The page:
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Here’s my observation: forums can keep growing and growing, as time goes, more new comers will join, so you can’t achieve both goals with one forum,

  1. high quality,
  2. high activity.

So we have to choose. For me I would choose high activity, and let Reddit be keep being the source of posts with high quality(not sure what @plexus would choose…).

As time goes, more answers and solutions will be written on this forum, which means better SEO and more exposure to Clojure developers and potential Clojure developers. And they will contribute back to the activity.

There are not many topics in Clojure if we limit the time to single days. So I would prefer collecting topics from around the community and post them on ClojureVerse. Even further, I would try to forward messages from Slack and post them as topics on ClojureVerse for higher activities.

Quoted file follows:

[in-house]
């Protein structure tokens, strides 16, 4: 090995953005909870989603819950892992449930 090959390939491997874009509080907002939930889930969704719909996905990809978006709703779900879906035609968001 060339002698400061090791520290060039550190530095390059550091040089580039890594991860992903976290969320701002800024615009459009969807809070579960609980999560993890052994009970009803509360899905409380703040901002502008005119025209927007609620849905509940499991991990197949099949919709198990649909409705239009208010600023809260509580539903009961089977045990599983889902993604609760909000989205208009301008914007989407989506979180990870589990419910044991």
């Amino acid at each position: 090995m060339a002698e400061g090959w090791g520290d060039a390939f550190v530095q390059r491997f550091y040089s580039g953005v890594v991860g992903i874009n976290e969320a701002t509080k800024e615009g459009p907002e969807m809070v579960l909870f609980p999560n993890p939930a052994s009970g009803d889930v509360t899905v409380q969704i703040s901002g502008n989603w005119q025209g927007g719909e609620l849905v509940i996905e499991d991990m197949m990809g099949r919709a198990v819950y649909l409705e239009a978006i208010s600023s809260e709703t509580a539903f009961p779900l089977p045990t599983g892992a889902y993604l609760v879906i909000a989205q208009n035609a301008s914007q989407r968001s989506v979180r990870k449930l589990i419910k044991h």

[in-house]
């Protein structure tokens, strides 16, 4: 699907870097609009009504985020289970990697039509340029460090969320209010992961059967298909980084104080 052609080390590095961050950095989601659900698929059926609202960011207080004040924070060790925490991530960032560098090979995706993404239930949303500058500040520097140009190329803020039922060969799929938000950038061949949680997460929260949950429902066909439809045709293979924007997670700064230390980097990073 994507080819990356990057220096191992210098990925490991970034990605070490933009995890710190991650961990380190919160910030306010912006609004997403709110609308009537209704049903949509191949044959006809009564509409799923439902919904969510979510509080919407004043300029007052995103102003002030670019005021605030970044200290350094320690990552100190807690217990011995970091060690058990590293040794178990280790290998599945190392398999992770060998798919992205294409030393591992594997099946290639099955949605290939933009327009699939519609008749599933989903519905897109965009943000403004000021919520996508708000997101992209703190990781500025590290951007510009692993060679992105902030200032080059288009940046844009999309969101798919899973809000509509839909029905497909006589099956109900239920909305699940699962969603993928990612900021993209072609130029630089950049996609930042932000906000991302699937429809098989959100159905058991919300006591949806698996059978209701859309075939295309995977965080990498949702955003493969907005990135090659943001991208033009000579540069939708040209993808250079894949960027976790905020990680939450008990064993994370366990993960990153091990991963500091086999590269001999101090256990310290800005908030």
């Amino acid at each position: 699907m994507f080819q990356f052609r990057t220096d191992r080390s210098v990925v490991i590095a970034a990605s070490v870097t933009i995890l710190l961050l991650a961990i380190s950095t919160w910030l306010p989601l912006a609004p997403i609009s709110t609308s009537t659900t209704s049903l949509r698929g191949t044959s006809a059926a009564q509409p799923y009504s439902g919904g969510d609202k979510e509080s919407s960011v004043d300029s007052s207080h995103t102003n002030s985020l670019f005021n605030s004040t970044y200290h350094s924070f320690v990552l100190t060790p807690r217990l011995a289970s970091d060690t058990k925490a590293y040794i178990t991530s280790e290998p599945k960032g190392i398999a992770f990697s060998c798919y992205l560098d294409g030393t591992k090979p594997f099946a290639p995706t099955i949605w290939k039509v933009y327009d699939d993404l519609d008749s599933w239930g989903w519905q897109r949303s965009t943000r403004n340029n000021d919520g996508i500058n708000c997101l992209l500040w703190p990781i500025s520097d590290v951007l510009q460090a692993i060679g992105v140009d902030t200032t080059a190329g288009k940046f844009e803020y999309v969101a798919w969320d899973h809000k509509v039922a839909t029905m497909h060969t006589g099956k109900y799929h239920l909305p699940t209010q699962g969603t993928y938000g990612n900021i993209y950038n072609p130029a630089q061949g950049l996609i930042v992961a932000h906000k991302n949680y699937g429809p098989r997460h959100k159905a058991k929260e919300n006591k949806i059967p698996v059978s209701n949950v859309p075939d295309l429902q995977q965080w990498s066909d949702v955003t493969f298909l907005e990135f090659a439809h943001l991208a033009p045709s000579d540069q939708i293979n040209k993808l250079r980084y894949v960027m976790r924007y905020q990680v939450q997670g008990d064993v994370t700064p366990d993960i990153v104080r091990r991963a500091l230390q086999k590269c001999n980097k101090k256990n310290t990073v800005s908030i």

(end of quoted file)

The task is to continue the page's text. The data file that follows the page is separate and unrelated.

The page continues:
And for noise, it’s more difficult to control noises on forums given that it opens access to the whole web. You can control in chat channels, on ranking list like Reddit, at where there’s larger chance to find high-quality contents.

My thoughts on this are generally that a post should never be just a link. If you’re going to post a link, tell us why you’re posting it, add some interesting insight, provide some value.

Under #showcase, #showcase:your-projects-and-libraries, #learning-resources:blogs, etc. people are encouraged to post their own stuff, but there too a post should not be just a link. Explain what you’re linking to and why people should care.

For linking to Twitter / Reddit threads and other things I’d say the same thing: add some words, add some value.